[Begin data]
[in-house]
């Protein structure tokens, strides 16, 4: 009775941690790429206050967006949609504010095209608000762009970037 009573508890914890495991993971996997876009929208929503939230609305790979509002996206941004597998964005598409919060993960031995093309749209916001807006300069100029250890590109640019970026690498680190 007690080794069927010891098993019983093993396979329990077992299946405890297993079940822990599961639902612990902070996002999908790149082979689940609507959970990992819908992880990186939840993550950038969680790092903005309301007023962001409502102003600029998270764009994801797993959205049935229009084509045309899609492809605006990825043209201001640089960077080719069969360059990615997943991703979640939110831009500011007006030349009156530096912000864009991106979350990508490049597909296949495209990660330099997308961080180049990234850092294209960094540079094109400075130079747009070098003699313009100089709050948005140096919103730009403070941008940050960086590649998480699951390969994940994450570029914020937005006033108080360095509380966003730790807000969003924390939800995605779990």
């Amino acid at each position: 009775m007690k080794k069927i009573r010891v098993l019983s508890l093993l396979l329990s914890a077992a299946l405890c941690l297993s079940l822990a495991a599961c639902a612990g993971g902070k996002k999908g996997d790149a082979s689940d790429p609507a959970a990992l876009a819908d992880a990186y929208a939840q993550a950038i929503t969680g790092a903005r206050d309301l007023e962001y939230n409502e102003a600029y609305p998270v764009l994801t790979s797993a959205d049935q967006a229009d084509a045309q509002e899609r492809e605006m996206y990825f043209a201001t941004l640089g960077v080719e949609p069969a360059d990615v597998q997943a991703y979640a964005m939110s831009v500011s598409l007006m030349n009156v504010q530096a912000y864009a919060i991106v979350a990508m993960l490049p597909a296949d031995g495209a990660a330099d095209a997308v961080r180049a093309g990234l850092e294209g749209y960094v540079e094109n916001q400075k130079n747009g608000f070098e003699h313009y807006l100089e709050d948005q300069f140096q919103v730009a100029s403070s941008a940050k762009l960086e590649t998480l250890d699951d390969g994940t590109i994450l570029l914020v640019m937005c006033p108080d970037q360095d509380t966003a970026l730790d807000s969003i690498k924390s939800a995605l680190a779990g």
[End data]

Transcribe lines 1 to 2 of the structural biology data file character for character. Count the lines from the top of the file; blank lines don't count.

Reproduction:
[in-house]
């Protein structure tokens, strides 16, 4: 009775941690790429206050967006949609504010095209608000762009970037 009573508890914890495991993971996997876009929208929503939230609305790979509002996206941004597998964005598409919060993960031995093309749209916001807006300069100029250890590109640019970026690498680190 007690080794069927010891098993019983093993396979329990077992299946405890297993079940822990599961639902612990902070996002999908790149082979689940609507959970990992819908992880990186939840993550950038969680790092903005309301007023962001409502102003600029998270764009994801797993959205049935229009084509045309899609492809605006990825043209201001640089960077080719069969360059990615997943991703979640939110831009500011007006030349009156530096912000864009991106979350990508490049597909296949495209990660330099997308961080180049990234850092294209960094540079094109400075130079747009070098003699313009100089709050948005140096919103730009403070941008940050960086590649998480699951390969994940994450570029914020937005006033108080360095509380966003730790807000969003924390939800995605779990």